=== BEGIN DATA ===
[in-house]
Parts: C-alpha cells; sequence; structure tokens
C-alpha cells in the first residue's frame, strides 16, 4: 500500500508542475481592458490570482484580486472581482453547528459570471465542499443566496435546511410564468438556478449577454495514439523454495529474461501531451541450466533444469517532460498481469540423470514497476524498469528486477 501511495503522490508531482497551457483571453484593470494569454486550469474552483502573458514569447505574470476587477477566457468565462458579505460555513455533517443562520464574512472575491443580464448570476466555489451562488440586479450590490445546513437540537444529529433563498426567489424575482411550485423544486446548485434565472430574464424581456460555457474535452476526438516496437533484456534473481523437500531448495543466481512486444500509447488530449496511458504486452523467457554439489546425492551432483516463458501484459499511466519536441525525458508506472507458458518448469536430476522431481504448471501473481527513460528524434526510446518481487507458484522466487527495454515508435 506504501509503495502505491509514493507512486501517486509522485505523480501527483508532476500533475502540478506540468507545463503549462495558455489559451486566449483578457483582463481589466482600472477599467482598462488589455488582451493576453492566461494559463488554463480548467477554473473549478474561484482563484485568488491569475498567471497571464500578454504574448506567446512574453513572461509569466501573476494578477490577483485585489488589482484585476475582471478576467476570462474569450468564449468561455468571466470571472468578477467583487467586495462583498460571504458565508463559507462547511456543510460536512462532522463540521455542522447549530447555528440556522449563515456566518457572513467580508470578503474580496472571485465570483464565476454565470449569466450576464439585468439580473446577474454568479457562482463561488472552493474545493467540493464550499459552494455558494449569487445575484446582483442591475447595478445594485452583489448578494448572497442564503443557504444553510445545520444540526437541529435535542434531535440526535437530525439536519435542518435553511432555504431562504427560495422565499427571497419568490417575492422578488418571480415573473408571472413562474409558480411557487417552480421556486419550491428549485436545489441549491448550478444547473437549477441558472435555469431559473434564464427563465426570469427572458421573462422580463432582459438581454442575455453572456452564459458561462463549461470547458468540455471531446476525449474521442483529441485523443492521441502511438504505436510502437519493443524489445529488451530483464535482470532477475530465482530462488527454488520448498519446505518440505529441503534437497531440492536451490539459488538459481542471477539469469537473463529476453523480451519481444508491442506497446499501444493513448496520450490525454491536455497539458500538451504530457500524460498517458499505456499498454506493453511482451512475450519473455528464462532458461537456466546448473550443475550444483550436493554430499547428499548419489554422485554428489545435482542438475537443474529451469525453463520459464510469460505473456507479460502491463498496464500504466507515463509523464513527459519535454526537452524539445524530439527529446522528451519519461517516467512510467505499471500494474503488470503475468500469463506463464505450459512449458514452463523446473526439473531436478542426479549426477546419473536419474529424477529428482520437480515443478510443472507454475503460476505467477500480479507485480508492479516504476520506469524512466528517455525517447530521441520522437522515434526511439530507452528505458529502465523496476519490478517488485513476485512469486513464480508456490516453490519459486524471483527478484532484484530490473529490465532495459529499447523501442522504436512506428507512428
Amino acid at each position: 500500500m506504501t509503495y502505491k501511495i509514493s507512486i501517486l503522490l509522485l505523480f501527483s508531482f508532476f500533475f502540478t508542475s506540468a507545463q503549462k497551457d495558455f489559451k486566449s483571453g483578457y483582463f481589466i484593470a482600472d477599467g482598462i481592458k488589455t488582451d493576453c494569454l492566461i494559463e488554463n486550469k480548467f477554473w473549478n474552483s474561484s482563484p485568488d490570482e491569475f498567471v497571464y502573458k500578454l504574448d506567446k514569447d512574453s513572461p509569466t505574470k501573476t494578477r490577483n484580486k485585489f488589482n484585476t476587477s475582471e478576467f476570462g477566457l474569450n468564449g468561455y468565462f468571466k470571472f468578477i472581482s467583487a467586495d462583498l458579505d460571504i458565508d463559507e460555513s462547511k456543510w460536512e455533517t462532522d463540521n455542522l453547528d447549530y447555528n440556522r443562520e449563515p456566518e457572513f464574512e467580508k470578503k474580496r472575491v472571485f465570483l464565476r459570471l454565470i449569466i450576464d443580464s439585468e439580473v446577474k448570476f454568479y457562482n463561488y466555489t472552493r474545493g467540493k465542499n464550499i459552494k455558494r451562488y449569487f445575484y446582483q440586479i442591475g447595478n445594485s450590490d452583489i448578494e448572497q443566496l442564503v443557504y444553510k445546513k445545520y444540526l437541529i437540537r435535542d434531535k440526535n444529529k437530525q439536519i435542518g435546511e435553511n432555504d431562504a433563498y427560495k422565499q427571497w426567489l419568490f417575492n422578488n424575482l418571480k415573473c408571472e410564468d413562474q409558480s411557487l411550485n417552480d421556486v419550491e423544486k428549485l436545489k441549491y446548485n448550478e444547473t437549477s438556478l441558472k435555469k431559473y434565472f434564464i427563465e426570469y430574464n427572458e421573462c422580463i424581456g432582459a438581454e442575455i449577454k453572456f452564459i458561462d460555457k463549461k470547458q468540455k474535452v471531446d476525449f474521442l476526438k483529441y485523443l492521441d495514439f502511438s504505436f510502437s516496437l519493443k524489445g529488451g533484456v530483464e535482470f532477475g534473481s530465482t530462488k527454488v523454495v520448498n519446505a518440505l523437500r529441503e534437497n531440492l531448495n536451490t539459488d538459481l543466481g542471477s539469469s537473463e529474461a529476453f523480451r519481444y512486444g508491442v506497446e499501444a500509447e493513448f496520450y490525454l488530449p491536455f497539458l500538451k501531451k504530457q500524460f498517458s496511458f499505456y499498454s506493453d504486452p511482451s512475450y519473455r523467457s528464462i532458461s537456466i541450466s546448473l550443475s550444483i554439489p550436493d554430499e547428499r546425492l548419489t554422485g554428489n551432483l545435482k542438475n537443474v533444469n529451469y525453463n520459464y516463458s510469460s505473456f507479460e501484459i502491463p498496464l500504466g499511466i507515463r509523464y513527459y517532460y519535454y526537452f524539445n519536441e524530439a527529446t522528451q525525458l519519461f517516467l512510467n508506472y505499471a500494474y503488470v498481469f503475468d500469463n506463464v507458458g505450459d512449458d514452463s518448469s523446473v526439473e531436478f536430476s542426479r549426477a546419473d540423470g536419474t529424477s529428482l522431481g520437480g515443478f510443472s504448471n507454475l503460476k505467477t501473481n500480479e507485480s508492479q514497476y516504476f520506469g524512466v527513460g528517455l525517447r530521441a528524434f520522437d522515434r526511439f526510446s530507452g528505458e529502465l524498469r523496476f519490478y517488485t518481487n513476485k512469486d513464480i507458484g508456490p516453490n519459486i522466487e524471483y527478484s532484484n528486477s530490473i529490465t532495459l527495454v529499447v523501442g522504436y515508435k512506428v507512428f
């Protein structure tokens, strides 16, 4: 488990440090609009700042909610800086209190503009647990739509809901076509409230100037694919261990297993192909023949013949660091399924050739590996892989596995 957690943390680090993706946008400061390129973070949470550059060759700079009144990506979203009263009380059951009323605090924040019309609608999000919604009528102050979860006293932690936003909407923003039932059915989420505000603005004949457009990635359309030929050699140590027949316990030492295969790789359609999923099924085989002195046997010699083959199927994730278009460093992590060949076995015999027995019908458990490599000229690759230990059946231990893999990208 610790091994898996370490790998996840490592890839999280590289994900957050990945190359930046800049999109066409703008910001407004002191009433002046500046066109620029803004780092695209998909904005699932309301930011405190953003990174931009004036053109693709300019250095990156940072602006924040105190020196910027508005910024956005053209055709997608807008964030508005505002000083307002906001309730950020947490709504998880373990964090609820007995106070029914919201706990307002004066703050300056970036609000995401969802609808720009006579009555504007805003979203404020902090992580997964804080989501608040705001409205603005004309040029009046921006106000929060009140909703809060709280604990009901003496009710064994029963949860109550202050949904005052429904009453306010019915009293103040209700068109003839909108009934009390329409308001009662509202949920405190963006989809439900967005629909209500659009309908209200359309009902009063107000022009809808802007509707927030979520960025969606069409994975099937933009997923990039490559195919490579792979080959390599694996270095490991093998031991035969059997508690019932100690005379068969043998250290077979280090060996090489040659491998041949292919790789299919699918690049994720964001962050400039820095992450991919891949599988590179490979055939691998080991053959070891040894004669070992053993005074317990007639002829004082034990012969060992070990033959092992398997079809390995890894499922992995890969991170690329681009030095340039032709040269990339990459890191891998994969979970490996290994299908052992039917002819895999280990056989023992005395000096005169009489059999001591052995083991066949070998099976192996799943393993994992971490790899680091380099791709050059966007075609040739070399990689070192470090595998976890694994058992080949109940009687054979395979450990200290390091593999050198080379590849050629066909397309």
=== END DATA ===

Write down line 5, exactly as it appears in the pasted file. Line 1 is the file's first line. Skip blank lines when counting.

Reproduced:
């Protein structure tokens, strides 16, 4: 488990440090609009700042909610800086209190503009647990739509809901076509409230100037694919261990297993192909023949013949660091399924050739590996892989596995 957690943390680090993706946008400061390129973070949470550059060759700079009144990506979203009263009380059951009323605090924040019309609608999000919604009528102050979860006293932690936003909407923003039932059915989420505000603005004949457009990635359309030929050699140590027949316990030492295969790789359609999923099924085989002195046997010699083959199927994730278009460093992590060949076995015999027995019908458990490599000229690759230990059946231990893999990208 610790091994898996370490790998996840490592890839999280590289994900957050990945190359930046800049999109066409703008910001407004002191009433002046500046066109620029803004780092695209998909904005699932309301930011405190953003990174931009004036053109693709300019250095990156940072602006924040105190020196910027508005910024956005053209055709997608807008964030508005505002000083307002906001309730950020947490709504998880373990964090609820007995106070029914919201706990307002004066703050300056970036609000995401969802609808720009006579009555504007805003979203404020902090992580997964804080989501608040705001409205603005004309040029009046921006106000929060009140909703809060709280604990009901003496009710064994029963949860109550202050949904005052429904009453306010019915009293103040209700068109003839909108009934009390329409308001009662509202949920405190963006989809439900967005629909209500659009309908209200359309009902009063107000022009809808802007509707927030979520960025969606069409994975099937933009997923990039490559195919490579792979080959390599694996270095490991093998031991035969059997508690019932100690005379068969043998250290077979280090060996090489040659491998041949292919790789299919699918690049994720964001962050400039820095992450991919891949599988590179490979055939691998080991053959070891040894004669070992053993005074317990007639002829004082034990012969060992070990033959092992398997079809390995890894499922992995890969991170690329681009030095340039032709040269990339990459890191891998994969979970490996290994299908052992039917002819895999280990056989023992005395000096005169009489059999001591052995083991066949070998099976192996799943393993994992971490790899680091380099791709050059966007075609040739070399990689070192470090595998976890694994058992080949109940009687054979395979450990200290390091593999050198080379590849050629066909397309």